Author: Lailna Dhaliwal LLP |

The courts permitted spouses to argue constructive and resulting trust principles, namely, that there had been an unjust enrichment on the facts in favour of the owning spouse that ought to be shared through a declaration that the property was equitably owned equally by both spouses.

In Kerr v. Baranow, the Supreme Court of Canada introduced the concept of “joint family venture” as a way of proving unjust enrichment.

The test for unjust enrichment has not changed (it still requires proof of enrichment or benefit to the defendant, a corresponding deprivation suffered by the plaintiff, and the absence of juristic reason for the enrichment), but the court set out factors to consider in assessing evidence of a joint family venture and the key elements to consider when addressing a remedy in unjust enrichment cases.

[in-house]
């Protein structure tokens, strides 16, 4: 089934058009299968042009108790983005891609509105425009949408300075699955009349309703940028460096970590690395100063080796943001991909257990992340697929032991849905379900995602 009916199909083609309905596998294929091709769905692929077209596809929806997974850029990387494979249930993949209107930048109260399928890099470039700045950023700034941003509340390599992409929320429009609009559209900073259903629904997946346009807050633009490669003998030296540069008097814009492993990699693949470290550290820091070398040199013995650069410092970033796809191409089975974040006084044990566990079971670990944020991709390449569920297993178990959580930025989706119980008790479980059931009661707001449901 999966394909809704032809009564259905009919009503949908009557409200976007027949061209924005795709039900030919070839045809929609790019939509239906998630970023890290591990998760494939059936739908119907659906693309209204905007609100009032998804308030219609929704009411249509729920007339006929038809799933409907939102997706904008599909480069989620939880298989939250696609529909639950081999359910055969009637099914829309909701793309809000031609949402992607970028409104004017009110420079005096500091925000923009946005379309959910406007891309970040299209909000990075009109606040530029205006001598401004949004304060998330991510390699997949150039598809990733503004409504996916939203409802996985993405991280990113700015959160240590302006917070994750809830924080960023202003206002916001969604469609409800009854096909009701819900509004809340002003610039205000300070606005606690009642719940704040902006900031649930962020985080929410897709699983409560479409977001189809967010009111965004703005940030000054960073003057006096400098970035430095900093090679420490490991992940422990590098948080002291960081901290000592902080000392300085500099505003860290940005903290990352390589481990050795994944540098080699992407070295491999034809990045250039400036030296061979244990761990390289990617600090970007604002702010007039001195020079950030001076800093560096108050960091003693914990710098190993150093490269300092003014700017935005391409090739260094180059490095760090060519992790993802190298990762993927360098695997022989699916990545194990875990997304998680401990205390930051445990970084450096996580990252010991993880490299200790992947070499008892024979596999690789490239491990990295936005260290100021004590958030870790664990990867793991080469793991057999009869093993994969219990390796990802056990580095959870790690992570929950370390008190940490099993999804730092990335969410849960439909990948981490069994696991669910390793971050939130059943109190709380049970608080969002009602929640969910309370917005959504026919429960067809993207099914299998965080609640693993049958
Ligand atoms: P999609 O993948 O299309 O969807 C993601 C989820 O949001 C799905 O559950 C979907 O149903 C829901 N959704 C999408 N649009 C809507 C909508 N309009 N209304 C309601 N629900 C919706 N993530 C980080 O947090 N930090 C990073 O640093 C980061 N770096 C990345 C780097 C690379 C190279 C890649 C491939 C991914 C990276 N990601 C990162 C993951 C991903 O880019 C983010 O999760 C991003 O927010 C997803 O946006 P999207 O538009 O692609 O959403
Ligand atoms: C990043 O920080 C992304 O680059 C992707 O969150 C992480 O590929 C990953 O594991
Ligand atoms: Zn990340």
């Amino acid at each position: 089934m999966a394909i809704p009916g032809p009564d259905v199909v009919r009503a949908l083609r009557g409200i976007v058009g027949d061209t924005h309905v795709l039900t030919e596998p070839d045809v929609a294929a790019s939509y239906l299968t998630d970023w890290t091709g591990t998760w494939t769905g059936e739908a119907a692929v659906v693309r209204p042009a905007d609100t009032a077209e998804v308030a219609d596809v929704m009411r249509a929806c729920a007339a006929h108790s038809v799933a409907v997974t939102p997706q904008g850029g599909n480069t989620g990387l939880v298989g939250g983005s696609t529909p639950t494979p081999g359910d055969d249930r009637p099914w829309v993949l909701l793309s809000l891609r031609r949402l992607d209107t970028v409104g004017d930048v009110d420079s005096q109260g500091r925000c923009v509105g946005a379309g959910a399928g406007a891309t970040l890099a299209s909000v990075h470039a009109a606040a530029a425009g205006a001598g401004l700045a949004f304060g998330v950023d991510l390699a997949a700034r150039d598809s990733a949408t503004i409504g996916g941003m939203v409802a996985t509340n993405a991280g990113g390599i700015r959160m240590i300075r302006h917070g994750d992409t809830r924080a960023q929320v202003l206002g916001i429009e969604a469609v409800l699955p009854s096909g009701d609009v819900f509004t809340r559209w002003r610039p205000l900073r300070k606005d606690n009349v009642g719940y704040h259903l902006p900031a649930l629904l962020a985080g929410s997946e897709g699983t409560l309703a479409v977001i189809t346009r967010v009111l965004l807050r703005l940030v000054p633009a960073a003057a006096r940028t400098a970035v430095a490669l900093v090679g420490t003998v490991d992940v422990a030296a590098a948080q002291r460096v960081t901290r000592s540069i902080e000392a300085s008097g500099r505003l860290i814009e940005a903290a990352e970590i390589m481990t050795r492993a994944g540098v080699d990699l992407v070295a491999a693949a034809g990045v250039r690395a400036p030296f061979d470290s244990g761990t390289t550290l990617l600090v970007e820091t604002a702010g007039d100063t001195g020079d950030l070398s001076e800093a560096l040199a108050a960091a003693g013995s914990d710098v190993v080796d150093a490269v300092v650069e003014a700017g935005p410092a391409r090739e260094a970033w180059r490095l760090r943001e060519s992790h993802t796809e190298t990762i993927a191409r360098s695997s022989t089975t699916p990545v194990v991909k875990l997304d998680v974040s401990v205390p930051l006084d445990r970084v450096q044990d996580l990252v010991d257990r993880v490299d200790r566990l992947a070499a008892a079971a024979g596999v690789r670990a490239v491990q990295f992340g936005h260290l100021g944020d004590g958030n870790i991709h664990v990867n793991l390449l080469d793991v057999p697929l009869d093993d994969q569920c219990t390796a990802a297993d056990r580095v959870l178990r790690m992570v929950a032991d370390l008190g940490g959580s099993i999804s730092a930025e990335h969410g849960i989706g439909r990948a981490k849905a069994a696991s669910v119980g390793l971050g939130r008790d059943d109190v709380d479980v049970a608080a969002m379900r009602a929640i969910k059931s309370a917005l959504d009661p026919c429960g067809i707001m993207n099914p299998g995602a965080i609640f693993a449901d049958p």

A joint family venture arises where contributions of both parties have resulted in an accumulation of wealth.

To determine whether the parties have been engaged in a joint family venture, the particular circumstances of each relationship must be taken into account, including mutual effort, degree of economic integration, actual intent, and priority of the family during the relationship.